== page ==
Last refrain of a tuneless age: Benny Green, musician and broadcaster, on why they don't write songs like they used to

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MICK HUCKNALL of Simply Red asked on Radio 4's Today programme last week why no one was writing good tunes: 'stuff that the window cleaner can sing'. Over a 15-year stint delivering a weekly radio show devoted to the art of the songwriter, I must have received about 30,000 listeners' letters, and the calamitous decline in the quality of popular song is by far their most frequent lament. Why don't they write songs like that any more, what has happened to the tunes of yesteryear, where did all the good songs go?

The anguished cries get louder, postulating not one theory but two. First, that the popular song has indeed declined, and second, that a vast army of potential customers prays nightly for its revival. So what answer can I give? A simple one. No, the popular song of genuine quality cannot return, because the fortuitous combination of circumstances which brought it into being has long since been usurped by a new combination just as accidental. New York and Hollywood have no more chance of nurturing a new 'Smoke Gets In Your Eyes' than Vienna has of producing another Merry Widow.

The dilemma can be boiled down to a simple conundrum: who is the most successful Russian composer of all time? The answer is neither Tchaikovsky, nor Rimsky-Korsakov, nor Stravinsky, but Irving Berlin, who was born in Siberia in 1888 and came with his parents to New York when he was four. Berlin's experience was duplicated by the families of George and Ira Gershwin, Harold Arlen, Richard Rodgers, Frank Loesser, Jack Benny, the Marx Brothers, Benny Goodman and Artie Shaw among others. Add to the fleeing citizens of unholy Russia the millions of Irish sailing west from starvation and exiles such as Mack Gordon (Warsaw), Al Dubin (Zurich), Lorenz Hart and Gus Kahn (Germany), Harry Warren (Italy), and William Saroyan (Armenia), and the bewildering pedigree of the popular song begins to emerge.

For those with little time for the history of the music they have lived and loved by: Gus Kahn wrote Winston Churchill's favourite American song, 'Making Whoopee'; Dubin and Warren wrote all the songs in their posthumous triumph, 42nd Street; Mack Gordon wrote the words to the songs in the two Glenn Miller movies.

But none of this would have happened without one vital ingredient: the outlawing of slavery after the American Civil War and the great black exodus north. The standard popular song is neither African nor Irish nor Jewish nor Russian, but the upshot of the cultural collision between all these factions with the black vitalising element. This included Edward Kennedy 'Duke' Ellington, perhaps the greatest American musician of the century; Thomas 'Fats' Waller, who sold songs to white composers at dollars 250 a throw; his partner Andrea Paul Razafkeriefo, known as Andy Razav, nephew of the Queen of Madagascar; and Eubie Blake, who is reputed to have said at his one-hundredth birthday party: 'If I'd known I was going to live this long, I'd have taken better care of myself.'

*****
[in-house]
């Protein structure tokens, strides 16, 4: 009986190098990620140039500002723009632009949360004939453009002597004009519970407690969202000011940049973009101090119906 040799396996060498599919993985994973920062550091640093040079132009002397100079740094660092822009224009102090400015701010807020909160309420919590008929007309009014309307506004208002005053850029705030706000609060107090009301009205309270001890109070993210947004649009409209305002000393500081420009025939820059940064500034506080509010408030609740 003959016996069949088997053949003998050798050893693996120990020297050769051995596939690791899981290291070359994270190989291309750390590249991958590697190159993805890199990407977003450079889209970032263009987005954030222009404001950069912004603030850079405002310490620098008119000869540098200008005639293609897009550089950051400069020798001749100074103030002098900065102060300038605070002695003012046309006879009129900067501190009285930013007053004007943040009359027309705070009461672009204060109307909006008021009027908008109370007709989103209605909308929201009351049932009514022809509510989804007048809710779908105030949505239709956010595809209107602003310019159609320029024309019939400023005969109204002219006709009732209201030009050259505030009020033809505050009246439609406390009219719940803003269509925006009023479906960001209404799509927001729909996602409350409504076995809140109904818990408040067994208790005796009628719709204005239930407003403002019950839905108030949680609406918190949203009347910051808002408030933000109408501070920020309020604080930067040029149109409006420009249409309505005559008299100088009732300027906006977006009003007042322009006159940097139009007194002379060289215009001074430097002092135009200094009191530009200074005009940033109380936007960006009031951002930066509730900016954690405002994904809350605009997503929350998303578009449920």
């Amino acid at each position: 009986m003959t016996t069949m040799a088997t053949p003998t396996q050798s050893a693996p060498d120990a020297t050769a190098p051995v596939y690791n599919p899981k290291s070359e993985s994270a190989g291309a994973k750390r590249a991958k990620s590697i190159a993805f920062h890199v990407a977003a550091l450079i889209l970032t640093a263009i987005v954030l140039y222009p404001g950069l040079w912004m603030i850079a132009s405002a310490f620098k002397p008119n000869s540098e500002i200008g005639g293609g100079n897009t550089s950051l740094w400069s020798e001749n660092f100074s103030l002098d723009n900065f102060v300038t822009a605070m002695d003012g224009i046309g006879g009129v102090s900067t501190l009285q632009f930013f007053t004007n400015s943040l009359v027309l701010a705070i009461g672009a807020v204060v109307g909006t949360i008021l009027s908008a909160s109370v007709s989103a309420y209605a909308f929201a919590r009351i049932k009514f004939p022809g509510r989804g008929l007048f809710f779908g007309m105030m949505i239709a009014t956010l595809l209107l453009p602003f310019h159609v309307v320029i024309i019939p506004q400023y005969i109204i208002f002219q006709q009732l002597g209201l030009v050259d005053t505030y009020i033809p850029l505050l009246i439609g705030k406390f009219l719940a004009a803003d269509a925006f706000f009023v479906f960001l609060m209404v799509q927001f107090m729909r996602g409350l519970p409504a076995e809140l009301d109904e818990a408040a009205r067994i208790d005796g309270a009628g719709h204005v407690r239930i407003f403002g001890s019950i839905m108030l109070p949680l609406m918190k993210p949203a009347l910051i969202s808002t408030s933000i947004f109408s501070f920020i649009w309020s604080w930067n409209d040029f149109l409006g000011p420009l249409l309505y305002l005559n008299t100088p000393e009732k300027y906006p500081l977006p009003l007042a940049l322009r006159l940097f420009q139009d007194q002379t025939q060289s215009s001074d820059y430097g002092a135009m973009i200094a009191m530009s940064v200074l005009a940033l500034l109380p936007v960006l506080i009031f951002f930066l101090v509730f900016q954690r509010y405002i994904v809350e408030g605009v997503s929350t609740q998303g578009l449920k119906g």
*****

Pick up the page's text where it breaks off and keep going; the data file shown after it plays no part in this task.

Two alien forces overturned this empire. The first of them was television. In 1952, Arthur Freed, songwriter turned producer at MGM, announced, 'TV will never replace the movies'. 'Never' turned out to be five years, by which time the Hollywood studio system had been destroyed. In the three years from 1937 to 1939, 138 musicals were churned out by the studios. Between 1972 and 1979 I reviewed films for Punch. In that period I reviewed two musicals. Television has never shown any real interest in the popular song, and has much to answer for in the propagation of musical gibberish and false statements. There are those who still try to inject some interest into the industry, but it must be apparent after so many years of musical barbarism that the cause is lost.

The second great destroyer has been the rise of a new consumer group, much younger than any before it. My first realisation of this new army of buyers came in 1958 when, being short of ready money, I became a founder member of a hideous musical conspiracy called Lord Rockingham's Eleven. Each Saturday we would slink into the Hackney Empire, be televised in a show called Oh Boy], take the money and run. One evening I made my exit through the stage door and was confronted by a huge mob of schoolchildren waiting for the show's stars. Their average age could not have been more than 12. In no time at all, the entertainment industry was feeding off this new, vulnerable, uninformed audience. The effect on popular music was disastrous. This child-audience, too immature to follow the entrancing labyrinth of 'The Song Is You', settled for 'Tutti Frutti' and 'Jailhouse Rock'.

And there we stand. Today the popular song has so declined that it is no longer the most powerful selling point in its own cause. We have the video, in which the song is rendered visual, and subordinated to nebulous issues of fashion, cosmetics, body language and morality. The only hope of an escape from this deathtrap is a body of songs from a society untrammelled by the same cultural woes as our own, as happened in the early 1960s with the irruption of the bossa nova from Brazil. We have only ourselves to blame. Societies get the songs they deserve.

(Photograph omitted)